July 21: Galatians 5:16, 25

The notes for the next few days will be supplemental to the current article on Galatians 5:1-6:10 (“Paul’s View of the Law in Galatians”), specifically the exhortation/warning section 5:13-25, and, in particular, verses 16-25. I have outlined the structure of these verses as follows:

  • Exhortation: “walk [peripate/w] in the Spirit” (v. 16)
    • Conflict for believers: “flesh against the Spirit” and “Spirit against flesh” (v. 17)
      • Affirmation for believers: “If you are led by the Spirit, you are not under Law” (v. 18)
        • Works of the flesh (vv. 19-21)
        • Fruit of the Spirit (vv. 22-23a)
      • Affirmation for believers: If the fruit of the Spirit is present, “there is no Law” (v. 23b)
    • Resolution of conflict: the flesh has been crucified (with Christ) (v. 24)
  • Exhortation: “walk [stoixe/w] in the Spirit” (v. 25)

With three concentric pairs (vv. 16-18, 23b-25) surrounding the central lists of vices (“works of the flesh”) and virtues (“fruit of the Spirit”). These pairs may be summarized thus:

    • Exhortation (vv. 16, 25)
    • Conflict—Flesh vs. Spirit (vv. 17, 24)
    • Affirmation regarding freedom (vv. 18, 23b)

Each of these will be discussed in turn. Today’s note deals with the first:

Exhortation for believers—Gal 5:16, 25

These two exhortations are similar and closely related:

V. 16: “But I relate (to you): walk about in the Spirit and (no) you will not complete the impulse of the flesh”

V. 25: “If we live in the Spirit, (so) also we should walk in line in the Spirit”

To begin with, the expression “by the Spirit” in Greek is the dative form pneu/mati (pneu¡mati), from pneu=ma (pneu¡ma)—there is no preposition. On the basis of other instances in Paul’s writings (Rom 2:29; 8:9; 9:1; 14:17; 15:16; 1 Cor 12:3; 2 Cor 6:6; Gal 6:1; Col 1:8), it may be filled out as e)n pneu/mati, “in the Spirit”, though this ought to be understood primarily in an instrumental sense, i.e. “in the (power) of the Spirit”, or “through the Spirit”, “by the Spirit”—by the power and guidance, etc., of the Spirit. Of the seven uses of this form in Galatians, all but one occur in the Exhortation (5:5, 16, 18, 25 [twice]; 6:1)—in other words, the Christian manner of life and behavior, etc, is (to be) governed by the Spirit. It will be helpful to study in detail several of the words and expressions in these verses:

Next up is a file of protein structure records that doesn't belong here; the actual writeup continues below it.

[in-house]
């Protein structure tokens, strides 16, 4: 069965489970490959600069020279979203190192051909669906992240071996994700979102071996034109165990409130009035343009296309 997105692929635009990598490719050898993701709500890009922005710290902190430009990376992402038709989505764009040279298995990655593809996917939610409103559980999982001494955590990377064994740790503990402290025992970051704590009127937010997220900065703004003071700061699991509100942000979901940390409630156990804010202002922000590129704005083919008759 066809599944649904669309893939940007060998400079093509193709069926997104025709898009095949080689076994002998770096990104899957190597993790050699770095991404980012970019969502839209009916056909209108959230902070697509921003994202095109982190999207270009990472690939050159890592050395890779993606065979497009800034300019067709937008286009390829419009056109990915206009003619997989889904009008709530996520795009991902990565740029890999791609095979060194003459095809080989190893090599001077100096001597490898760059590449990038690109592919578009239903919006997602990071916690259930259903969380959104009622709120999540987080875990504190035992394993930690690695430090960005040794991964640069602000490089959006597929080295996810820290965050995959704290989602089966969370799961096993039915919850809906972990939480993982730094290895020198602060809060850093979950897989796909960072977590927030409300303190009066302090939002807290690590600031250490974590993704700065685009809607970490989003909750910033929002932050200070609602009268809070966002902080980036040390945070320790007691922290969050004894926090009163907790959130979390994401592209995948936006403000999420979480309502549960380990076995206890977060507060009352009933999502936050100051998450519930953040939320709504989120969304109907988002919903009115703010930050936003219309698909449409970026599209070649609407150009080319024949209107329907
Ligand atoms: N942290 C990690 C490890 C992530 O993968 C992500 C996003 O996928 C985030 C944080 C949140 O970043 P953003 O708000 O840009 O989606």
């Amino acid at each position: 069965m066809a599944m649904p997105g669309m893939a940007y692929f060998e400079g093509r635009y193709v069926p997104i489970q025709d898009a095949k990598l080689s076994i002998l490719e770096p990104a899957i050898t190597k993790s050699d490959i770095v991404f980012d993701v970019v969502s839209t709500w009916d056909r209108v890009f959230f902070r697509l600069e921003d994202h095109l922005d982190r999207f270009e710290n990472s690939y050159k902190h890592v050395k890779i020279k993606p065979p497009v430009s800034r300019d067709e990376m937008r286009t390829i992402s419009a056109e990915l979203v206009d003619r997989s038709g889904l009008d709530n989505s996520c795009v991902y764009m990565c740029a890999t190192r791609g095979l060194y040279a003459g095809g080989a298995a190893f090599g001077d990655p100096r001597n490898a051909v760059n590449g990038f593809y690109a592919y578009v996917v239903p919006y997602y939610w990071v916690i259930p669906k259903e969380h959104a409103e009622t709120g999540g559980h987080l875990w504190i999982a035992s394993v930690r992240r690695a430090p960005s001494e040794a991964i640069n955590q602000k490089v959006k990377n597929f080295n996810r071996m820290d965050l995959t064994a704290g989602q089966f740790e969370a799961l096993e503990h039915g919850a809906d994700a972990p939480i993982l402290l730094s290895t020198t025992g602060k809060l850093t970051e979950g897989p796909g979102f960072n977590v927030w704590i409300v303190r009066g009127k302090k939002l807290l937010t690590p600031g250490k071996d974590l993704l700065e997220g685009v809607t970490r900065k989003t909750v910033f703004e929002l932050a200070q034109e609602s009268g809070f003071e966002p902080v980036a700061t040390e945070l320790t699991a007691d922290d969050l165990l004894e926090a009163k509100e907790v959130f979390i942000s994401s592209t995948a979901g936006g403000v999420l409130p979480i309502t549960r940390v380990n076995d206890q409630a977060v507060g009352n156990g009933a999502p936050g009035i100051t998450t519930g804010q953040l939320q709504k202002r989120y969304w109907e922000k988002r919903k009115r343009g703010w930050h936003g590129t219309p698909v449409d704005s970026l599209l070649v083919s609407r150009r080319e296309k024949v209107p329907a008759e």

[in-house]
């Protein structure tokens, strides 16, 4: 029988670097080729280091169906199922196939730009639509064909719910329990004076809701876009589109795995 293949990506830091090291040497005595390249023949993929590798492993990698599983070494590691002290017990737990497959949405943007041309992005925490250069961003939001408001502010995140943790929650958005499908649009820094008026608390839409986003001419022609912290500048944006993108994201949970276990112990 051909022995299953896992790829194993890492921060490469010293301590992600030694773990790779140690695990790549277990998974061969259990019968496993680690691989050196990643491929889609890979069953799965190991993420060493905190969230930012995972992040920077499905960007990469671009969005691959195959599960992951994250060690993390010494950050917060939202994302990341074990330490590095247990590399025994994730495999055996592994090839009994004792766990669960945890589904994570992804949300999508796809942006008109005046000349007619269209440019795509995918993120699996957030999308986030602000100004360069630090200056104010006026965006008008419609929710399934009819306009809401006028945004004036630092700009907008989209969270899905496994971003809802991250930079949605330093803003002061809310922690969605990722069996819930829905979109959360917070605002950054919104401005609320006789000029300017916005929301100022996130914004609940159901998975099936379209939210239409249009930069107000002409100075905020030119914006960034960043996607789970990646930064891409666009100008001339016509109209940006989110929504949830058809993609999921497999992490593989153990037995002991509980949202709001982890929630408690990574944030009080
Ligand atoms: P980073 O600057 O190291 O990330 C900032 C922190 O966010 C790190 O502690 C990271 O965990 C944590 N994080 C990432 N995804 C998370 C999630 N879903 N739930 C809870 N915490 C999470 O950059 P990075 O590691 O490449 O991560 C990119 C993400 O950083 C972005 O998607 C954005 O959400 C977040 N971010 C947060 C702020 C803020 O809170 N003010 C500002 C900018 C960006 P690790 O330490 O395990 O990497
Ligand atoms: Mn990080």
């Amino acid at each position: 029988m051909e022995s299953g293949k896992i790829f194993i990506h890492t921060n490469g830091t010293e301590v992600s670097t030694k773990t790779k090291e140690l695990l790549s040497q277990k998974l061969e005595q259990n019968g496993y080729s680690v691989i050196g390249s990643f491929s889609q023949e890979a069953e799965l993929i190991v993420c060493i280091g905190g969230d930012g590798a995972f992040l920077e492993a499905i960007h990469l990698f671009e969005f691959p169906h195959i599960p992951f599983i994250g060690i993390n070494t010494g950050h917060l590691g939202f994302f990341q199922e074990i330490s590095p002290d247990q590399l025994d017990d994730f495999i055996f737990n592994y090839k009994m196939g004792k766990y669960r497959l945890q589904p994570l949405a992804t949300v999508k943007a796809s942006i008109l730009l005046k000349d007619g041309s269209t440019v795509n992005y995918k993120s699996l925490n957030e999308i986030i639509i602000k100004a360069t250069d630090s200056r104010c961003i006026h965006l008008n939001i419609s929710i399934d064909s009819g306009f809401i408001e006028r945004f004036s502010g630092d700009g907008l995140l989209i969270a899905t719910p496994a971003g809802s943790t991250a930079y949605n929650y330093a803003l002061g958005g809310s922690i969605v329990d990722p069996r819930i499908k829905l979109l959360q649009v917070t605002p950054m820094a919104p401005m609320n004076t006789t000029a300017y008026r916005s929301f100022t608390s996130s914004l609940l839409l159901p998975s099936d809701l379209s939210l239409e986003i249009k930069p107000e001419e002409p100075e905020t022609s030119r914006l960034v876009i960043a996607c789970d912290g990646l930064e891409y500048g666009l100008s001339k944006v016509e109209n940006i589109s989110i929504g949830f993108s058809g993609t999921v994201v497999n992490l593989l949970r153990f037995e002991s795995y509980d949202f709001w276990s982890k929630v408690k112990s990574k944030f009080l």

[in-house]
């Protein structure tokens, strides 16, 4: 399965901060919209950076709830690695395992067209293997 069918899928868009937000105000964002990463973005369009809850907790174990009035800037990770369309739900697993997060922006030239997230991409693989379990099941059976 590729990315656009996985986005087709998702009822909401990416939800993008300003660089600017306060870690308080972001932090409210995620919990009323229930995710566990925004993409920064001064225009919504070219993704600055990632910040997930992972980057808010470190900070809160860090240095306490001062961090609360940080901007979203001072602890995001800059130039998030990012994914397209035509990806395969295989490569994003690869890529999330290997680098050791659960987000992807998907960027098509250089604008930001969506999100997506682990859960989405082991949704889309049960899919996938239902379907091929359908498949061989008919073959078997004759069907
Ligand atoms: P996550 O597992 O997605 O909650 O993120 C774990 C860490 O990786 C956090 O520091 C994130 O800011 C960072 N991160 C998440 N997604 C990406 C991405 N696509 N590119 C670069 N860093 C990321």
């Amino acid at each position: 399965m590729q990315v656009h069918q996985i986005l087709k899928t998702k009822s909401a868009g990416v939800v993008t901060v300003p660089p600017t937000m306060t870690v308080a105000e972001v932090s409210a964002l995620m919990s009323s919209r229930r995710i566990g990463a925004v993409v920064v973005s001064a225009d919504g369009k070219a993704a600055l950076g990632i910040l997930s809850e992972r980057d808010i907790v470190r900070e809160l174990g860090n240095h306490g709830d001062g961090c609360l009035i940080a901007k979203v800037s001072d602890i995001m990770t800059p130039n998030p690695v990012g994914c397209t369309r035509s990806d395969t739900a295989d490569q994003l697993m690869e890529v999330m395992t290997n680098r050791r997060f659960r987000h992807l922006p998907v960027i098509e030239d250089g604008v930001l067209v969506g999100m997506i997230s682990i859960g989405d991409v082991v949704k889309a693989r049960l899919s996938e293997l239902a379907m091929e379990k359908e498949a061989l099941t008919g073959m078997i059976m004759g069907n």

Verse 16

peripatei=te (“walk about”)—this is a common verb, which may, of course, be taken in the concrete, literal sense of physically walking/moving about an area; however, it is frequently used in a more abstract philosophical and ethical sense of a regular/habitual mode of behavior, lifestyle, etc. This is how it is used in much of the New Testament, especially in the letters; it occurs 32 times in the Pauline letters, with this particular imperatival form also appearing in Col 2:6; 4:5 and Eph 5:2, 8.

pneu/mati (“in/by the Spirit”)—this expression has been discussed above; it may be useful to consider the references to the Spirit (pneu=ma) in Galatians:

    • Believers receive the Spirit (from God) through faith/trust (in Christ), 3:2, 14
    • Believers begin their new life “in the Spirit” (contrasted with “flesh”), 3:3
    • God supplies the Spirit for believers (context of miraculous power), 3:5
    • The Spirit represents the ultimate (end-time) promise of God for his people, 3:14
    • God sends the Spirit into the hearts of believers, allowing them to realize their identity as sons of God (in/with Christ), 4:6 (“born according to the Spirit”, v. 29)
    • It is by/through the Spirit (and faith) that we expect to be declared/made just/righteous before God, 5:5
    • The Spirit works to bear “fruit” in believers, i.e. Christian/Christlike virtues and characteristics, 5:22f; 6:1
    • Believers ‘cooperate’ with the Spirit, allowing it/him to work in their lives, according to the image of willingly “walking” (5:16, 25) and “sowing” seed (6:8)—again, contrasted with the flesh

Consider also, for comparison, the other uses of the imperative form peripatei=te, parallel to peripatei=te pneu/mati here, “walk about in the Spirit“:

    • Colossians 2:6—”walk about in him [i.e. in Christ]”
    • Colossians 4:5—”walk about in wisdom
    • Ephesians 5:2—”walk about in love
    • Ephesians 5:8—”walk about as offspring [i.e. children] of light